Police say a vehicle travelling northbound on State Highway 8 crossed into the opposite lane of traffic and struck a vehicle head-on. The driver of the vehicle travelling southbound died at the scene. NEW BERLIN, N.Y. (WBNG) — New York State Police responded to a report of a two-car crash on State Highway 8 Tuesday afternoon. The driver travelling northbound has been transported to Saint Elizabeth Medical Center in Utica. Police have not released the identity of the victim as the investigation is ongoing. Both drivers were the only occupants in each vehicle at the time of the crash. State Highway 8 remained closed for several hours but is now reopen. This is a developing story. Stay with 12 News for future updates.
Tags:#digital music#spotify#streaming music 4 Keys to a Kid-Safe App john paul titlow Related Posts Do music subscription services threaten music sales? Not if you ask Justin Timberlake.The rise of all-you-can-stream services like Spotify have made some artists nervous about the model’s potential impact on music sales. It’s why bands like Coldplay have delayed the arrival of new albums on Spotify and others, like the Beatles and AC/DC, are holding out all together. Logically, it makes sense: If you make your music available to stream for free, people are less likely to buy it.Right? Not always.Ahead of its release on March 19, Justin Timberlake’s new album The 20/20 Experiencewas streaming in its entirety not just on Spotify and Rdio, but at the iTunes store itself. Anybody who wanted to could quickly and legally access the album for a week. Then it was released. And it became the most pre-ordered album in iTunes history, surging past his record label’s sales expectations by 63%. It’s good news not just for Timberlake himself, but for the music subscription model that he plans to embrace when MySpace — of which he is part owner — launches its own service later this year. MySpace will join Google, Amazon, Beats and God knows who else in entering the digital music subscription market in 2013. Timberlake’s experience would seem to debunk the thesis that streaming can’t support artists and thus isn’t in their best interests. Indeed, his success will likely make him a poster child for the music subscription revolution as the industry marches toward a future in which music is rented more than it’s owned. Music Subscription Services: Not a Silver BulletBut hold on a second. For one thing, we’re not all Justin Timberlake. The pop megastar released his first solo album over a decade ago, after years of global success as a member of a massively popular boy band. In the same way that Radiohead’s 2007 experiment in “pay-what-you-want” record sales didn’t create a new model that worked for everybody, artists can’t necessarily look to Timberlake for cues about where their careers might be headed. It’s also worth noting that streaming alone wasn’t enough to constitute “success” in this case: Selling individual copies is still the ticket to revenue and publicity for artists. Timberlake’s new album quickly became one of the most streamed records on Spotify, but that’s not what everybody’s talking about. It’s the sales numbers. That’s where the lion’s share of the revenue for this record is going to come from. What The 20/20 Experience launch does show is that subscription services, while not ready to replace paid downloads as a revenue stream for the industry, can be a critical tool for marketing and ultimately driving sales. In time, the revenue available to streaming services may reach more sustainable levels. In the meantime, it’s nice to know the artists who embrace them aren’t shooting themselves in the foot by doing so. Streaming may have promise, but it’s no silver bullet. The music market’s digital future is going to be a hybrid of approaches, some of which will work better than others in particular circumstances. Timberlake’s success is interesting — meaningful, even — but the way forward still isn’t a simple one.Photo via Flickr user Edward Kustoff, CC 2.0 9 Books That Make Perfect Gifts for Industry Ex… 5 Outdoor Activities for Beating Office Burnout 12 Unique Gifts for the Hard-to-Shop-for People…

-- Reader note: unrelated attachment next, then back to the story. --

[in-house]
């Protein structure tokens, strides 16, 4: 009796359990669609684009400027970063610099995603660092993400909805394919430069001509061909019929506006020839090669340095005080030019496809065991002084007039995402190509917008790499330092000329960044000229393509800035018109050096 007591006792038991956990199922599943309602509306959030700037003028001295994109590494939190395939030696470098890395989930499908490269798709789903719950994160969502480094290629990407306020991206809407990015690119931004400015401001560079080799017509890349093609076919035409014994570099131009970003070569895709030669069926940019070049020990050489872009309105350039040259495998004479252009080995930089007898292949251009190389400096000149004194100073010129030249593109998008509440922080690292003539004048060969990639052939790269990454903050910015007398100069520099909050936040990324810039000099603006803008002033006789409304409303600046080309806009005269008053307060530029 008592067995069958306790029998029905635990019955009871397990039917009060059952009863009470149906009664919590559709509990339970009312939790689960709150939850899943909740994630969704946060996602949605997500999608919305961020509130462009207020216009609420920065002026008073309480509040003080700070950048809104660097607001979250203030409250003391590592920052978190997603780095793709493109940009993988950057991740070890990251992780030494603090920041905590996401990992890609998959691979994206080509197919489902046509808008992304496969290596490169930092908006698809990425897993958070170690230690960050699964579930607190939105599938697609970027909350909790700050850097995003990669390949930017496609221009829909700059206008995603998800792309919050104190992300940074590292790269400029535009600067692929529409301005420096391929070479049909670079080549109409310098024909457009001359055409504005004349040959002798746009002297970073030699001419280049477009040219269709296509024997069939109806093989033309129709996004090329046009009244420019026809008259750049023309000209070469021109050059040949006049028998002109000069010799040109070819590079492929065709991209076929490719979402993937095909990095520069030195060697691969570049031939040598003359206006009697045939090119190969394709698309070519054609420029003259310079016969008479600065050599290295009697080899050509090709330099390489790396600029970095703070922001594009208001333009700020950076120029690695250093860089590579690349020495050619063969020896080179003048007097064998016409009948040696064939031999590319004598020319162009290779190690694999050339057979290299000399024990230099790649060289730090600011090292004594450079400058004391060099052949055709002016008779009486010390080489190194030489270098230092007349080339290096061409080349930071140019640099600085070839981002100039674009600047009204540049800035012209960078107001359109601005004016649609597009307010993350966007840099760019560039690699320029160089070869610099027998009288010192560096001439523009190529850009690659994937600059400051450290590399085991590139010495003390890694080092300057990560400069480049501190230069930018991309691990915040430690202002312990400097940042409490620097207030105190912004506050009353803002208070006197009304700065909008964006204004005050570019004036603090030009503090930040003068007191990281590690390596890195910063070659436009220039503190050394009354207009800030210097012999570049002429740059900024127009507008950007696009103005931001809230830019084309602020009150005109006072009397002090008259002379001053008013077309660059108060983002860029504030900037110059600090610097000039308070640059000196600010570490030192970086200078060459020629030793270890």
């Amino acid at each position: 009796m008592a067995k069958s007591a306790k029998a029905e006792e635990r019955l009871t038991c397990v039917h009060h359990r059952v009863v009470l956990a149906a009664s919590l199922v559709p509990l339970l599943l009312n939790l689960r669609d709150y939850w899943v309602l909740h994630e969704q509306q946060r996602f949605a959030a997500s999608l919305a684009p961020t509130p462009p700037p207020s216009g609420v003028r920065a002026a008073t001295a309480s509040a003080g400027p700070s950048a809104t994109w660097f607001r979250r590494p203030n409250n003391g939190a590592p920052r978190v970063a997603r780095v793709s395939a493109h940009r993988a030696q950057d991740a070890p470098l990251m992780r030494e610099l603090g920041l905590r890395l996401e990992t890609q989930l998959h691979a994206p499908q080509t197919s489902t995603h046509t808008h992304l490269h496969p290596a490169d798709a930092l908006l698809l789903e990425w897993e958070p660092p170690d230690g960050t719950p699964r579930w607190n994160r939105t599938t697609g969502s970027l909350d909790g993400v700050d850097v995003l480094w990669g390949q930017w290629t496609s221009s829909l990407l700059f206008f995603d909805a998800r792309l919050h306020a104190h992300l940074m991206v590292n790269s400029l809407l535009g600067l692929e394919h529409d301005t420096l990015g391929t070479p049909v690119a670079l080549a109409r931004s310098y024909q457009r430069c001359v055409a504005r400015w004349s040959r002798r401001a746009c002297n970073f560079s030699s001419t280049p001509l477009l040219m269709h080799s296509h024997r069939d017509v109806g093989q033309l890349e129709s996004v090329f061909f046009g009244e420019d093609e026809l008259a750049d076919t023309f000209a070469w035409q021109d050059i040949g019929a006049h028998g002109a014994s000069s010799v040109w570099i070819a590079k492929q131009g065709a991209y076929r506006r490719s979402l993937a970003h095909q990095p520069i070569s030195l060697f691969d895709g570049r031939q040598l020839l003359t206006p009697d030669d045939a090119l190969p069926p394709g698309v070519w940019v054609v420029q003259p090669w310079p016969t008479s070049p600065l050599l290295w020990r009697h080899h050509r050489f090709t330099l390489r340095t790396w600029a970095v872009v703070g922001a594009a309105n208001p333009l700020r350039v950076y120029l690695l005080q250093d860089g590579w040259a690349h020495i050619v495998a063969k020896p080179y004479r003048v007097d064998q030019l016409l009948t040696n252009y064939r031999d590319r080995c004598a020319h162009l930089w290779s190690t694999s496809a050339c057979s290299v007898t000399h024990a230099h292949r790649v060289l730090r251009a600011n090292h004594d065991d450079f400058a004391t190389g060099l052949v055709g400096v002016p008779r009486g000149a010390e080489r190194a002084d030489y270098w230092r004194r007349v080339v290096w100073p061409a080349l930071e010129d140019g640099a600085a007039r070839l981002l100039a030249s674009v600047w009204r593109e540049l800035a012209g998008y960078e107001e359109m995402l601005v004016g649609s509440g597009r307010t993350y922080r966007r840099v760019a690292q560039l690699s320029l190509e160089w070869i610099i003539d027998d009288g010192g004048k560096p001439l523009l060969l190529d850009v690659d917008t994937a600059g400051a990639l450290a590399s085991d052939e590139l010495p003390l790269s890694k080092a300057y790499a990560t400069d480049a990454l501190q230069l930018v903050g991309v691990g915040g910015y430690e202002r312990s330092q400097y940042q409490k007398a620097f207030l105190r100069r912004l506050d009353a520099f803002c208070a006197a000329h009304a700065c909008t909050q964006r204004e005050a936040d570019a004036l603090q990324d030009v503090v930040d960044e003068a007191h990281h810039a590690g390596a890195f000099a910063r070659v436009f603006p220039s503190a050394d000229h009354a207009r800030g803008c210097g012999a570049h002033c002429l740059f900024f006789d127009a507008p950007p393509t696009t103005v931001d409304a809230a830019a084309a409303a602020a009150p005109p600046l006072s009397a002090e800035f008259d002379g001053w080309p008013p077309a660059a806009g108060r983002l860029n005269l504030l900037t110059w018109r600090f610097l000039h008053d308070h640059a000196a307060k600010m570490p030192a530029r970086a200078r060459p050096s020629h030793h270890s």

Today, singer, songwriter Taylor Swift and Scholastic, the world’s largest publisher and distributor of children’s books, announced a donation of 25,000 new, age-appropriate books from the Scholastic Possible Fund to 25 New York City schools in need of more books for their students.Twenty-five schools will each receive 1,000 new children’s books through the Scholastic Possible Fund as a result of Taylor’s support of the Company’s “Open a World of Possible,” initiative, designed to promote independent reading among all children. As a long-time literacy advocate, Taylor hosted a webcast for classrooms during which she shared how books, reading and writing have influenced her and opened her world. Since it first aired in October 2014, the webcast has been viewed by more than 4.5 million students from around the country and is available here.The importance of increasing access to books in schools was highlighted in the most recent Scholastic Kids & Family Reading Report which found that children ages 6-17 from lower-income households are more likely to read books for fun in school and far less likely to read books outside of school than their higher-income peers. Further, having a selection of texts for independent reading can be a powerful tool to encourage kids to pick up a book. The same report revealed that nine in ten kids agree their favorite books – and the ones they are the most likely to finish – are the ones they pick out themselves.“Scholastic is honored to join with Taylor Swift who continues to show a passion for literacy and a commitment to spreading the message of how influential books can be in a child’s life,” said Greg Worrell, President, Scholastic Education. “Through this donation, we aim to encourage independent reading which inspires a love of learning and to ‘Open a World of Possible’ for more New York City students by making sure they have access to the very best children’s books.”“We are really looking forward to receiving these books and incorporating them into our school’s library so that all students in our building can have access to them,” said Principal Nova Xiomara, of PS 132, Juan Pablo Duarte School in Manhattan, NY.